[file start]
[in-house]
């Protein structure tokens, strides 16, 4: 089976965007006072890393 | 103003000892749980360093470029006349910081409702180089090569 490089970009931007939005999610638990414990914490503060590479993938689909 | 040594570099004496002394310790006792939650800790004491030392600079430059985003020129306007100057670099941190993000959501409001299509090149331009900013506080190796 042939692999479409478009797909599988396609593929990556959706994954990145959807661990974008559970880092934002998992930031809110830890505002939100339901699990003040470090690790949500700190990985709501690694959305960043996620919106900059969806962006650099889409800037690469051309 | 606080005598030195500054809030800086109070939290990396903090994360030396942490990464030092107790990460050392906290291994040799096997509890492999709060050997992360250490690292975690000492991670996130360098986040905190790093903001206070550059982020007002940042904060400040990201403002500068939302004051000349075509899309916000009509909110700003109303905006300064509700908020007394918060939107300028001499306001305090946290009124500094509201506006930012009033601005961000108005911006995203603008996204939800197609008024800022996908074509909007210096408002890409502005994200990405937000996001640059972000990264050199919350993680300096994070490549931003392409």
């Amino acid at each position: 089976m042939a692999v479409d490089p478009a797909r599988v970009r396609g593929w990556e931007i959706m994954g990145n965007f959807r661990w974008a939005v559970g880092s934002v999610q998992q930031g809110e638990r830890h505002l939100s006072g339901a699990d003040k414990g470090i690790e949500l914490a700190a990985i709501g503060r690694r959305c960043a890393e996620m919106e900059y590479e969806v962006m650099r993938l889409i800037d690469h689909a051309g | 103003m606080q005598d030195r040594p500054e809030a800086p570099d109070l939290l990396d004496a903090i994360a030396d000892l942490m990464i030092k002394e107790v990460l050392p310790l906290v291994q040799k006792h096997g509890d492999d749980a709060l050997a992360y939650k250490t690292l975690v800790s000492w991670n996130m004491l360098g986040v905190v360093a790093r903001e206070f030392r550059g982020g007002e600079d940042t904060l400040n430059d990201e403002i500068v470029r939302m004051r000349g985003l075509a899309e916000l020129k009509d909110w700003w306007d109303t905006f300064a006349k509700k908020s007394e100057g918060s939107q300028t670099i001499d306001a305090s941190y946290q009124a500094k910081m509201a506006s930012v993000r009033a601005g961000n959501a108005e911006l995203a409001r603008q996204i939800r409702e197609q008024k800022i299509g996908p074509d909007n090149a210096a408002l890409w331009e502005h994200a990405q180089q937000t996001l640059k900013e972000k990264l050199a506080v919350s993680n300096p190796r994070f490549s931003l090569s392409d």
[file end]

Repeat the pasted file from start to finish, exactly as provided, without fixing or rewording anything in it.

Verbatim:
[in-house]
């Protein structure tokens, strides 16, 4: 089976965007006072890393 | 103003000892749980360093470029006349910081409702180089090569 490089970009931007939005999610638990414990914490503060590479993938689909 | 040594570099004496002394310790006792939650800790004491030392600079430059985003020129306007100057670099941190993000959501409001299509090149331009900013506080190796 042939692999479409478009797909599988396609593929990556959706994954990145959807661990974008559970880092934002998992930031809110830890505002939100339901699990003040470090690790949500700190990985709501690694959305960043996620919106900059969806962006650099889409800037690469051309 | 606080005598030195500054809030800086109070939290990396903090994360030396942490990464030092107790990460050392906290291994040799096997509890492999709060050997992360250490690292975690000492991670996130360098986040905190790093903001206070550059982020007002940042904060400040990201403002500068939302004051000349075509899309916000009509909110700003109303905006300064509700908020007394918060939107300028001499306001305090946290009124500094509201506006930012009033601005961000108005911006995203603008996204939800197609008024800022996908074509909007210096408002890409502005994200990405937000996001640059972000990264050199919350993680300096994070490549931003392409």
């Amino acid at each position: 089976m042939a692999v479409d490089p478009a797909r599988v970009r396609g593929w990556e931007i959706m994954g990145n965007f959807r661990w974008a939005v559970g880092s934002v999610q998992q930031g809110e638990r830890h505002l939100s006072g339901a699990d003040k414990g470090i690790e949500l914490a700190a990985i709501g503060r690694r959305c960043a890393e996620m919106e900059y590479e969806v962006m650099r993938l889409i800037d690469h689909a051309g | 103003m606080q005598d030195r040594p500054e809030a800086p570099d109070l939290l990396d004496a903090i994360a030396d000892l942490m990464i030092k002394e107790v990460l050392p310790l906290v291994q040799k006792h096997g509890d492999d749980a709060l050997a992360y939650k250490t690292l975690v800790s000492w991670n996130m004491l360098g986040v905190v360093a790093r903001e206070f030392r550059g982020g007002e600079d940042t904060l400040n430059d990201e403002i500068v470029r939302m004051r000349g985003l075509a899309e916000l020129k009509d909110w700003w306007d109303t905006f300064a006349k509700k908020s007394e100057g918060s939107q300028t670099i001499d306001a305090s941190y946290q009124a500094k910081m509201a506006s930012v993000r009033a601005g961000n959501a108005e911006l995203a409001r603008q996204i939800r409702e197609q008024k800022i299509g996908p074509d909007n090149a210096a408002l890409w331009e502005h994200a990405q180089q937000t996001l640059k900013e972000k990264l050199a506080v919350s993680n300096p190796r994070f490549s931003l090569s392409d």